The Committee on Climate Change – the Government’s independent advisers – have produced a report which can be interpreted as saying a third runway at Heathrow would not jeopardise the UK’s carbon emission reduction targets.
The Committee’s report assesses the options for cutting UK aviation emissions back to 2005 levels by 2050, the target adopted by the government earlier this year. It’s conclusions have surprised many environmental campaigners.
Their maths suggests R3 might increase passenger numbers by 70 million a year. It also concludes that the number of passengers using British airports could increase by 60% an extra 138 million people by 2050 without the emissions target being breached. So R3 on its own would not breach this target, providing that the technological improvements in aircraft and fuel which the Committee has used as assumptions are realised.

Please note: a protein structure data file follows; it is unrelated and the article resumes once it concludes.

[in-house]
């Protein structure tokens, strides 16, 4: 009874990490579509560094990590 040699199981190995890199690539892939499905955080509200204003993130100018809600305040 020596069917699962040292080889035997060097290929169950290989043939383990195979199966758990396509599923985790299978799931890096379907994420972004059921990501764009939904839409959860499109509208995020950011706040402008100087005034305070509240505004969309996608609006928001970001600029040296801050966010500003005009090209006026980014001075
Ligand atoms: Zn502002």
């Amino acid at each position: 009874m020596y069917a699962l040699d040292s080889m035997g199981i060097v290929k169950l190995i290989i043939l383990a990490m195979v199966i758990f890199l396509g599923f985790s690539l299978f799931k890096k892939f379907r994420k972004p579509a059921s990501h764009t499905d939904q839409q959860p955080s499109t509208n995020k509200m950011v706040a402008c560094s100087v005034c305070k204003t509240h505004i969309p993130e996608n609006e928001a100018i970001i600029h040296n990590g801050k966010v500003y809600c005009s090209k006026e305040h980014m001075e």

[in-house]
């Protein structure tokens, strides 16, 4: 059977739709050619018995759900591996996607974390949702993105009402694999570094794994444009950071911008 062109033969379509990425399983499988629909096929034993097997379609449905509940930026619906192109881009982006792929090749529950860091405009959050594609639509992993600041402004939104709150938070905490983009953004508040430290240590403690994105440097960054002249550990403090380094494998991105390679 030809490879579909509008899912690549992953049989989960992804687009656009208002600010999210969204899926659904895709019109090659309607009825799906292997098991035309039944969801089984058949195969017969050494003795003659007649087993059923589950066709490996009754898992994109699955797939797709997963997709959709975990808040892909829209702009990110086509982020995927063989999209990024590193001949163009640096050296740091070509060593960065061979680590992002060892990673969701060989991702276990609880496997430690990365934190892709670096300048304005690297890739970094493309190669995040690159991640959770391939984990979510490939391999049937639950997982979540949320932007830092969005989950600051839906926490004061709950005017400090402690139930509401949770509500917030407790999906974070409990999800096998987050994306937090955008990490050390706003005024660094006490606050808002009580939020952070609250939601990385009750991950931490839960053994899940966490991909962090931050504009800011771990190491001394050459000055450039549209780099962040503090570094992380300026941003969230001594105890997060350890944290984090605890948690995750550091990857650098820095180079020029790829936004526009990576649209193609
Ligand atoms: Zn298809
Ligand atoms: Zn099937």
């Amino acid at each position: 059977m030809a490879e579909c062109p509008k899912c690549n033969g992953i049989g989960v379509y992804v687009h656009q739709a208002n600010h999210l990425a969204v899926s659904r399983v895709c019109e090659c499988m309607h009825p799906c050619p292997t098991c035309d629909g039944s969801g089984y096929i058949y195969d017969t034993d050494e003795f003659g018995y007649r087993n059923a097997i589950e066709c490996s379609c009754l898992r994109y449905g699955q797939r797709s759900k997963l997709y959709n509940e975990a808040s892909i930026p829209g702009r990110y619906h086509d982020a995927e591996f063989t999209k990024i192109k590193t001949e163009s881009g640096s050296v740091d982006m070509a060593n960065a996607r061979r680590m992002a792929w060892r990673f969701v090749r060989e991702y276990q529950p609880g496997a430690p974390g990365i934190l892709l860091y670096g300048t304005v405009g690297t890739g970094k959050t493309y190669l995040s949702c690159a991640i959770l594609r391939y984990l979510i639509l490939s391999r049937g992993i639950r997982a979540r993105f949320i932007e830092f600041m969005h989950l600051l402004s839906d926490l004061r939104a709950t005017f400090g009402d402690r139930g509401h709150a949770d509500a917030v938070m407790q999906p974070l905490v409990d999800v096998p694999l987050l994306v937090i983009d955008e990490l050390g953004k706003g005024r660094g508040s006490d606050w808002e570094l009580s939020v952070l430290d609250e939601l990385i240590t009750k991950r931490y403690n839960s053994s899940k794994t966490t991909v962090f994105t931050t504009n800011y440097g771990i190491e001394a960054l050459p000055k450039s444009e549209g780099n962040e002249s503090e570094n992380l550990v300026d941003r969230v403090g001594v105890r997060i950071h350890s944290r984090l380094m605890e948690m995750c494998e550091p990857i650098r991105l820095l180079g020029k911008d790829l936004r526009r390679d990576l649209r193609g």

Expansion at Heathrow would ‘use up’ about half the headroom identified by this report, and mean that while other airports could also expand capacity, they might find their plans tougher to realise. Given that the 2003 White Paper put forward Heathrow, Stansted and Edinburgh for expansion, other UK airports may not want this report to be taken too literally.
While this is not conclusive, or binding, it does suggest that an argument based solely on climate change will not stop a third runway. Those opposed will have to win an argument around economic benefit, which they may find significantly harder.